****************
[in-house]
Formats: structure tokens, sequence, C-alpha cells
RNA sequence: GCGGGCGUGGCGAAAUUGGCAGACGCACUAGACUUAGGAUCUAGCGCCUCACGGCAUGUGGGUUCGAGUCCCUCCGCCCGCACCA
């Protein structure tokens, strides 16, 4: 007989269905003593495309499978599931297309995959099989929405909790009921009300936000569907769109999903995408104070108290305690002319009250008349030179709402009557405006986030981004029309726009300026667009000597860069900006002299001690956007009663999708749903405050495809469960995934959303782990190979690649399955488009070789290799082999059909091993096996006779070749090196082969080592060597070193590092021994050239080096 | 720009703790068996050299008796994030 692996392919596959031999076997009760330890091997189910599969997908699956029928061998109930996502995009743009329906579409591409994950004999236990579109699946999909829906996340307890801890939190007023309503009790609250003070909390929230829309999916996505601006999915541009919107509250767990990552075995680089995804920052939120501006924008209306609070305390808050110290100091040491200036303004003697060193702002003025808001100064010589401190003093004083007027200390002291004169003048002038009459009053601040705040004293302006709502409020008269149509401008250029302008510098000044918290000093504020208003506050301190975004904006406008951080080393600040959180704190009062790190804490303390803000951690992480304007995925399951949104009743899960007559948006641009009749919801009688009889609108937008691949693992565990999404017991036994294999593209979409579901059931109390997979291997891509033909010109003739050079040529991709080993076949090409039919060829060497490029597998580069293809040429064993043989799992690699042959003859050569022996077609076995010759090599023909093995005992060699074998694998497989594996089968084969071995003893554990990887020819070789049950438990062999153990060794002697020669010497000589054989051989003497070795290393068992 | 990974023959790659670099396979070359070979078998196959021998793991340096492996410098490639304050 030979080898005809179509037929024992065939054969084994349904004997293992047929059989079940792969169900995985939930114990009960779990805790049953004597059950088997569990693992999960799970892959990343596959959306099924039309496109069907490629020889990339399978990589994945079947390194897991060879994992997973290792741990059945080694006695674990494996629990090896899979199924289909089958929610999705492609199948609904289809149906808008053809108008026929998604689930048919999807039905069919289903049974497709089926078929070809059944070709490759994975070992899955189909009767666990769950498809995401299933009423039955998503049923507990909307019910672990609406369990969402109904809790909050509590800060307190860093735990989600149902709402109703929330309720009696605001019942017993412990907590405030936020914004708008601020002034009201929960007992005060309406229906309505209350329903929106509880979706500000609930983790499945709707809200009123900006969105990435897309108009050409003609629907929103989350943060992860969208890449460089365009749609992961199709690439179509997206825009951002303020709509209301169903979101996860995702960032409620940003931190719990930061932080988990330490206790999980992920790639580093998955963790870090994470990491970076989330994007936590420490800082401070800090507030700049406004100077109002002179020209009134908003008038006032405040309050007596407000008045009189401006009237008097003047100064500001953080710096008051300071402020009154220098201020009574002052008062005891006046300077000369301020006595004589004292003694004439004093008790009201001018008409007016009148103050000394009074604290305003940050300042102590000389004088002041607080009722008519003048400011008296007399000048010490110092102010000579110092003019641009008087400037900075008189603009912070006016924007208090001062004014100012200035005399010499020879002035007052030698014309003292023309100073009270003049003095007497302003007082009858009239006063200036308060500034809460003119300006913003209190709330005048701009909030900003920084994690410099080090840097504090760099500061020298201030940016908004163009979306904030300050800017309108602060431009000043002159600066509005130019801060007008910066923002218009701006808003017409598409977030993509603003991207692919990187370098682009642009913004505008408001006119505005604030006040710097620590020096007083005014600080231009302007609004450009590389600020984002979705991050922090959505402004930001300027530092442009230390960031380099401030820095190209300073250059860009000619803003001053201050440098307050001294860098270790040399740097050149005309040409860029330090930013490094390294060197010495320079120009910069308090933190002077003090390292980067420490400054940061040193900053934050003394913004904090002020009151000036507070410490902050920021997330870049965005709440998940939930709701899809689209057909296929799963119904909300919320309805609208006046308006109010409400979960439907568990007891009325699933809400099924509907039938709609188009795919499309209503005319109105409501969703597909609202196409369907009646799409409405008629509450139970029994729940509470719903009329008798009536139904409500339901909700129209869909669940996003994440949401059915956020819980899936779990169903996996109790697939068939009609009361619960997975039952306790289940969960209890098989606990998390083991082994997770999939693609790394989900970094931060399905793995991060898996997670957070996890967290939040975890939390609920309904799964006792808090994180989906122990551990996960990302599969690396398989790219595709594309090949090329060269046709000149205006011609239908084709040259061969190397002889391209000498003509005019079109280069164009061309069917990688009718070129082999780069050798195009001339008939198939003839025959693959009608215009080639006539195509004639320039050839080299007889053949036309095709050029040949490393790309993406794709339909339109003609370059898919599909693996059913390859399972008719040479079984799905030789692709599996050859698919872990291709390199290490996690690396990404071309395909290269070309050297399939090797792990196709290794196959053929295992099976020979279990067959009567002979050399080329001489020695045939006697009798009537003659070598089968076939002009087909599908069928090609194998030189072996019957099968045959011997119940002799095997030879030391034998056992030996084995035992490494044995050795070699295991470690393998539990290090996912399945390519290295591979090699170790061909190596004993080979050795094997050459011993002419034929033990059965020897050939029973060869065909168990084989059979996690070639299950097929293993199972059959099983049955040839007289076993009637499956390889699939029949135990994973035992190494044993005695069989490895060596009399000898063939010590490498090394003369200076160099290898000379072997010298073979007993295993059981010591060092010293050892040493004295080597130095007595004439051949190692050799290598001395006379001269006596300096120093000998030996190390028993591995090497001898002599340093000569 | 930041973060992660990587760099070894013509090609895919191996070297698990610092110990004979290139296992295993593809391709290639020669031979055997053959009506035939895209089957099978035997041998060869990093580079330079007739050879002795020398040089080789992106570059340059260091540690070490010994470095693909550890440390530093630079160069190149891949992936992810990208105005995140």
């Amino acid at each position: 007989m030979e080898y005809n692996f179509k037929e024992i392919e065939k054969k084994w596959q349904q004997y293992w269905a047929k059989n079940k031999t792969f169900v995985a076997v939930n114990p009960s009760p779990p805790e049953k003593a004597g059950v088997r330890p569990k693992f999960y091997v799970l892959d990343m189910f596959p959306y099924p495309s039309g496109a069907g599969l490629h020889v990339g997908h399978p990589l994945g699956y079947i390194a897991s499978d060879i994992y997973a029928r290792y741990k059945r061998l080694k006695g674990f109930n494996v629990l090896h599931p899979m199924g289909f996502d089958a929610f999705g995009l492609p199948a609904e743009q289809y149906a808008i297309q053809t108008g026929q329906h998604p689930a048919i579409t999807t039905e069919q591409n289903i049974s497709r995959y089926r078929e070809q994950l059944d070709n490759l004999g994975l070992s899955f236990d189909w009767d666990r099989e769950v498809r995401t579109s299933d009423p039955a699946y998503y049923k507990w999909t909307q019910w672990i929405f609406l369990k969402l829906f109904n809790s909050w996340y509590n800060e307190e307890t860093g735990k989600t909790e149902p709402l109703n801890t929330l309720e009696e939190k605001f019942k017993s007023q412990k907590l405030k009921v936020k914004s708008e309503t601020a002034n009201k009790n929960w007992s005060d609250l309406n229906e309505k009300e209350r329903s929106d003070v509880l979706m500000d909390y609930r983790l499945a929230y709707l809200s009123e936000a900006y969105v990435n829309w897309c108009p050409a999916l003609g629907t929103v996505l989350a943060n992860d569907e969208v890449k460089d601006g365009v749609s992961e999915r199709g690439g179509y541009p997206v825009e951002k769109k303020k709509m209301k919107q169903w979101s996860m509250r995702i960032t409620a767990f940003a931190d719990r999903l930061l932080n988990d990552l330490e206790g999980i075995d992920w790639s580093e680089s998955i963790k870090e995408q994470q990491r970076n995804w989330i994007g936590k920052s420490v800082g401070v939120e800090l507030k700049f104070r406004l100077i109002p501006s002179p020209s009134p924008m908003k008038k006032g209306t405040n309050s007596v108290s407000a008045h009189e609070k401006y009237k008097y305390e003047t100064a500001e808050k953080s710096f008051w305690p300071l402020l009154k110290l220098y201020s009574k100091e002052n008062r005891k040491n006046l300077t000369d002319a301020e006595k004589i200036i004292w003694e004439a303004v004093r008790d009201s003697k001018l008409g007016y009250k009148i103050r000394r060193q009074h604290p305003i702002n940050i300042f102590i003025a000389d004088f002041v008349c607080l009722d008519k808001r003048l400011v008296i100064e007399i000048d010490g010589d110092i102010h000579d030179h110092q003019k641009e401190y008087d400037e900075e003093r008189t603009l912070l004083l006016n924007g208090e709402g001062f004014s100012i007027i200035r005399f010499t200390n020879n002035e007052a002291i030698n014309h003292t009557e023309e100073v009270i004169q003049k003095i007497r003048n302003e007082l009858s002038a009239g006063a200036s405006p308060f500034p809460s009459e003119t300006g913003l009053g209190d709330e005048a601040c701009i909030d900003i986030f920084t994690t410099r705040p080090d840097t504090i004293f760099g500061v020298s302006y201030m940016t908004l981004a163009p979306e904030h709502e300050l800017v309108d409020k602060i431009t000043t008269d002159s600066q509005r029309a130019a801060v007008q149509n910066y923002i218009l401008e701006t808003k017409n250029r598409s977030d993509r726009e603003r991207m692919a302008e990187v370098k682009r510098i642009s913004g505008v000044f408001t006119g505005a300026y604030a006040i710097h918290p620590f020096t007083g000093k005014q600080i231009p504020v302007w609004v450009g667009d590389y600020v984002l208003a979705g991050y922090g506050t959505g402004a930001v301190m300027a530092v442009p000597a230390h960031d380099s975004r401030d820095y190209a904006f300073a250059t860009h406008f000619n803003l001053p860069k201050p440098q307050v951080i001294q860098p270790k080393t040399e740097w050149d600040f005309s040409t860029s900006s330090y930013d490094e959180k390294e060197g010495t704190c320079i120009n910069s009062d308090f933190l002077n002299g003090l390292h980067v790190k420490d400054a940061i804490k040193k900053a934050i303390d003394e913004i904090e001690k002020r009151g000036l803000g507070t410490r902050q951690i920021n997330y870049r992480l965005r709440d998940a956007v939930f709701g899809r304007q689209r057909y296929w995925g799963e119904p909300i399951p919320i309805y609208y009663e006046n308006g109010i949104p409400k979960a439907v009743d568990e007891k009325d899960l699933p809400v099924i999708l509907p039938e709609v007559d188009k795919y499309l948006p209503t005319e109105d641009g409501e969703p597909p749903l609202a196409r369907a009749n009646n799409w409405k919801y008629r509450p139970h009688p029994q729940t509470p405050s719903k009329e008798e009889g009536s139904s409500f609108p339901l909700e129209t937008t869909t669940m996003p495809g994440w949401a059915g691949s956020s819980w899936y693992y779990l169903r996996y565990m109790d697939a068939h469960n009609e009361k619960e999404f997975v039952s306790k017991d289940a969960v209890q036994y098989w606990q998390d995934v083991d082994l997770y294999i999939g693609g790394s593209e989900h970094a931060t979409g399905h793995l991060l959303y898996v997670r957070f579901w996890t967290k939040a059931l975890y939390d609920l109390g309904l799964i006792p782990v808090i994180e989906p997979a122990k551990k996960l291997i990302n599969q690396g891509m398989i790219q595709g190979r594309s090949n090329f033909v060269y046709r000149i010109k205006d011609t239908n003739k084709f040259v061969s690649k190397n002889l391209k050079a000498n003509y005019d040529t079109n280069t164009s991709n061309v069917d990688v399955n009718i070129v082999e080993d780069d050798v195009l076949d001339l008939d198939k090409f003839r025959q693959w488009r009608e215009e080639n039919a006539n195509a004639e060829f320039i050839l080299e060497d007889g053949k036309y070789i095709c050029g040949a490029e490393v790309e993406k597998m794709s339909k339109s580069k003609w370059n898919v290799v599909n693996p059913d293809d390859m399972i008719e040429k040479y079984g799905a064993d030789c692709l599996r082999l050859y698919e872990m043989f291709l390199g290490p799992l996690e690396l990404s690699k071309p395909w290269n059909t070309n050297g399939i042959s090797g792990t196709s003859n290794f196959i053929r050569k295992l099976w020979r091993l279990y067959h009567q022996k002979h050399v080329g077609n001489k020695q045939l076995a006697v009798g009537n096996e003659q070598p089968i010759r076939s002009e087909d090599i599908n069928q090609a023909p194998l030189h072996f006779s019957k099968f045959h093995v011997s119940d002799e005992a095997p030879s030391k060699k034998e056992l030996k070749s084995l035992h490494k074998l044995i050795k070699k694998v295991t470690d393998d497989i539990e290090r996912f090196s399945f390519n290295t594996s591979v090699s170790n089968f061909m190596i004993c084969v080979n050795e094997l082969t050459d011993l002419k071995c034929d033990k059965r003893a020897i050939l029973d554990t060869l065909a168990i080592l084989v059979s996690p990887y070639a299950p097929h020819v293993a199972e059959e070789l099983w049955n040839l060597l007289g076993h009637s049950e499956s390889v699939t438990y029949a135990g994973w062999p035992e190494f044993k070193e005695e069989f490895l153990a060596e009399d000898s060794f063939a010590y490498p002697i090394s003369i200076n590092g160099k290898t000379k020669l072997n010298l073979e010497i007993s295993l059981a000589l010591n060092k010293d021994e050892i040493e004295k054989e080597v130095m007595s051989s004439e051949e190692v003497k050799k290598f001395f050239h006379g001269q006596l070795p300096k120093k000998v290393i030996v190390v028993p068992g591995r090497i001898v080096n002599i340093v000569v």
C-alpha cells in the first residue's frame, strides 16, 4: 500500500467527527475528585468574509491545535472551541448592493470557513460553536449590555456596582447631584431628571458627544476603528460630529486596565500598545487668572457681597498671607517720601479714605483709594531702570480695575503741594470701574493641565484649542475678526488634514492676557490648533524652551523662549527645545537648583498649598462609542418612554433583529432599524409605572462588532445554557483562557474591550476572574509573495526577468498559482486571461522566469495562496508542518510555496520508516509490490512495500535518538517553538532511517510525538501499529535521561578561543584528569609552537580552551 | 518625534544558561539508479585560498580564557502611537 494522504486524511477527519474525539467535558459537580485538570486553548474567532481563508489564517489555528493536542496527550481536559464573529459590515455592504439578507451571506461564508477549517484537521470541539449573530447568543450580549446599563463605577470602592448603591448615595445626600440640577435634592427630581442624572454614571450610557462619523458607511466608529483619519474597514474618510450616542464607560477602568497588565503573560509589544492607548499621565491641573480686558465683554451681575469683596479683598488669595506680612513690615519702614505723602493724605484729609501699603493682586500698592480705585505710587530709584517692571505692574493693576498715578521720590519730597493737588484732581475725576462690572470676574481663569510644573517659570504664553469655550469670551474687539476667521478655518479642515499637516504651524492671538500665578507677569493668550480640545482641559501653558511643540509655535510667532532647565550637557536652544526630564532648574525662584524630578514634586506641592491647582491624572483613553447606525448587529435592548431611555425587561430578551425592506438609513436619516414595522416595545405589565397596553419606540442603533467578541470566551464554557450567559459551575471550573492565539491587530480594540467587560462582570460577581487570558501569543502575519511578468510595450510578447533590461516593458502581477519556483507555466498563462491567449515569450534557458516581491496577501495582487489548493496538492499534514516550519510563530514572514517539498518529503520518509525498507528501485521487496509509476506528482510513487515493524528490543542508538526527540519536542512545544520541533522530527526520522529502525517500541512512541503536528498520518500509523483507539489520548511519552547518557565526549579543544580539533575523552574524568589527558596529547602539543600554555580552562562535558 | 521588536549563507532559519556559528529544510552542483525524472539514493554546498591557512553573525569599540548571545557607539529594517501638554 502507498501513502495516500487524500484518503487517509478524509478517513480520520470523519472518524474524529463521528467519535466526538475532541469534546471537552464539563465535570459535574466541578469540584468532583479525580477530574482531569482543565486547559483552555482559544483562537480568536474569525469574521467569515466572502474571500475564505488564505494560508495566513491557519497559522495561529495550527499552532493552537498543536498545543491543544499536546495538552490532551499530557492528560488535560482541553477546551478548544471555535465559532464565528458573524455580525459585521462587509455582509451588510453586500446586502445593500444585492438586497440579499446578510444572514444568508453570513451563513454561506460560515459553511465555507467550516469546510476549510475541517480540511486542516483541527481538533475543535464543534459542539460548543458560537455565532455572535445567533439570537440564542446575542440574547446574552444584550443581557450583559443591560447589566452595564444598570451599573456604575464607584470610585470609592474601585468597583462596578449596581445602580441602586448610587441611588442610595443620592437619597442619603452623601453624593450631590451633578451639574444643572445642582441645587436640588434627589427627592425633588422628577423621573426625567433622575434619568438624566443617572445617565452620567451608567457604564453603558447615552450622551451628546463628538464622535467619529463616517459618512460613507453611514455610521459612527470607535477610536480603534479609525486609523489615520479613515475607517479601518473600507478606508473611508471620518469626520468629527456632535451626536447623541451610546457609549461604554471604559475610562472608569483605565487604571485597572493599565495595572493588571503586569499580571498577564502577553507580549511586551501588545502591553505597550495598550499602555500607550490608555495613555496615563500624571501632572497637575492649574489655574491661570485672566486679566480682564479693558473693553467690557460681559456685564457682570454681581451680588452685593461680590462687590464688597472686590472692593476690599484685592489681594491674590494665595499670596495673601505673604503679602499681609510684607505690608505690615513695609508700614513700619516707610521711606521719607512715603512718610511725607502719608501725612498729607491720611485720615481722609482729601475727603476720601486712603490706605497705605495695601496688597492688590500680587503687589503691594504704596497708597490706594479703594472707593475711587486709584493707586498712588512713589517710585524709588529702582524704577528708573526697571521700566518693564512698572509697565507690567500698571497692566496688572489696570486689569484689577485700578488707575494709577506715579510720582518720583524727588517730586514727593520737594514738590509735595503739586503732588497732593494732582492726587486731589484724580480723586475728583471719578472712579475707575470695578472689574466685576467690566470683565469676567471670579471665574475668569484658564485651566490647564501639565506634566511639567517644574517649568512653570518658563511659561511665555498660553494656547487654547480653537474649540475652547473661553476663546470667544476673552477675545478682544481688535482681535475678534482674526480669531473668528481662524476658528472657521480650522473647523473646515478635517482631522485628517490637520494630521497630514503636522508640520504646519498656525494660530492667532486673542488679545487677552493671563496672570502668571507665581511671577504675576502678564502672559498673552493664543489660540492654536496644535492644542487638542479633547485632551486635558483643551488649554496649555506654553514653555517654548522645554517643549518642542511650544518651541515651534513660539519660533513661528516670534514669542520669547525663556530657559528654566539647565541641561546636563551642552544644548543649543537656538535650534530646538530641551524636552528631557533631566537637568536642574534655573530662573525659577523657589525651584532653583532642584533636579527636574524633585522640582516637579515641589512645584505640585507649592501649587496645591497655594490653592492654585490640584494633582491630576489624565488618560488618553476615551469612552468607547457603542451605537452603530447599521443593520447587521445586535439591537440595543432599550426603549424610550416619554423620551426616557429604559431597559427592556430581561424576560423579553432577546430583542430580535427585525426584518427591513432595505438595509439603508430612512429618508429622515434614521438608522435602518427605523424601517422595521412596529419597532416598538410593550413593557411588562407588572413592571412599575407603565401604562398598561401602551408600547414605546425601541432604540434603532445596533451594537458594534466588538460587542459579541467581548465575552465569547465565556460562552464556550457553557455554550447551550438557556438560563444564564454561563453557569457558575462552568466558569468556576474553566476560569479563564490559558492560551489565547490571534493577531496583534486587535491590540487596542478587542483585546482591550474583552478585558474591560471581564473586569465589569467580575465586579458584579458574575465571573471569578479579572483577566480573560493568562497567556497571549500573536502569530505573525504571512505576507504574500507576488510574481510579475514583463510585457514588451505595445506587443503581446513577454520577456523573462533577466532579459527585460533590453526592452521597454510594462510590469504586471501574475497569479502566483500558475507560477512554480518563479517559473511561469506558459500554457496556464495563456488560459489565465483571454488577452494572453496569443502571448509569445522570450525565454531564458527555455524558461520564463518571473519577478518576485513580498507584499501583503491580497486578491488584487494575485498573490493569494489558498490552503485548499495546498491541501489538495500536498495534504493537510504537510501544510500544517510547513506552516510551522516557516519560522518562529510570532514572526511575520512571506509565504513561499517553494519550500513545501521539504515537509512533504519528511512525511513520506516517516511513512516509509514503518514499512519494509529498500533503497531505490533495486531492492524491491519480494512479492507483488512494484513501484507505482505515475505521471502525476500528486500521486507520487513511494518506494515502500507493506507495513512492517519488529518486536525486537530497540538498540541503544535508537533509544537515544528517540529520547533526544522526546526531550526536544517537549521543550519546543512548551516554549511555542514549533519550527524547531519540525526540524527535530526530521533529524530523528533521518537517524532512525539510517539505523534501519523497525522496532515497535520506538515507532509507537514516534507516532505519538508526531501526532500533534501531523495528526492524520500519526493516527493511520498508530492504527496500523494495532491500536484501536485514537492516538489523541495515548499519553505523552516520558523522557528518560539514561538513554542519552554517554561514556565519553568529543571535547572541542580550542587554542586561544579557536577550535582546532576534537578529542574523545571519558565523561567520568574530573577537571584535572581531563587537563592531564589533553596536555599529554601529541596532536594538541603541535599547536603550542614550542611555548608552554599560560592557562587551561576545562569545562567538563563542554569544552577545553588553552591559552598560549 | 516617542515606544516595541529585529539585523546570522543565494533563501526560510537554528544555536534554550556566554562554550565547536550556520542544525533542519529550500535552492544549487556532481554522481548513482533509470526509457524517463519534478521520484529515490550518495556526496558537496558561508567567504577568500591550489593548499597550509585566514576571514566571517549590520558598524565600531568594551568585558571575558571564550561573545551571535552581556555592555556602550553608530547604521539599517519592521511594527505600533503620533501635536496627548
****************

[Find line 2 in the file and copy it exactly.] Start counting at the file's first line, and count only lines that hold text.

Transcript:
Formats: structure tokens, sequence, C-alpha cells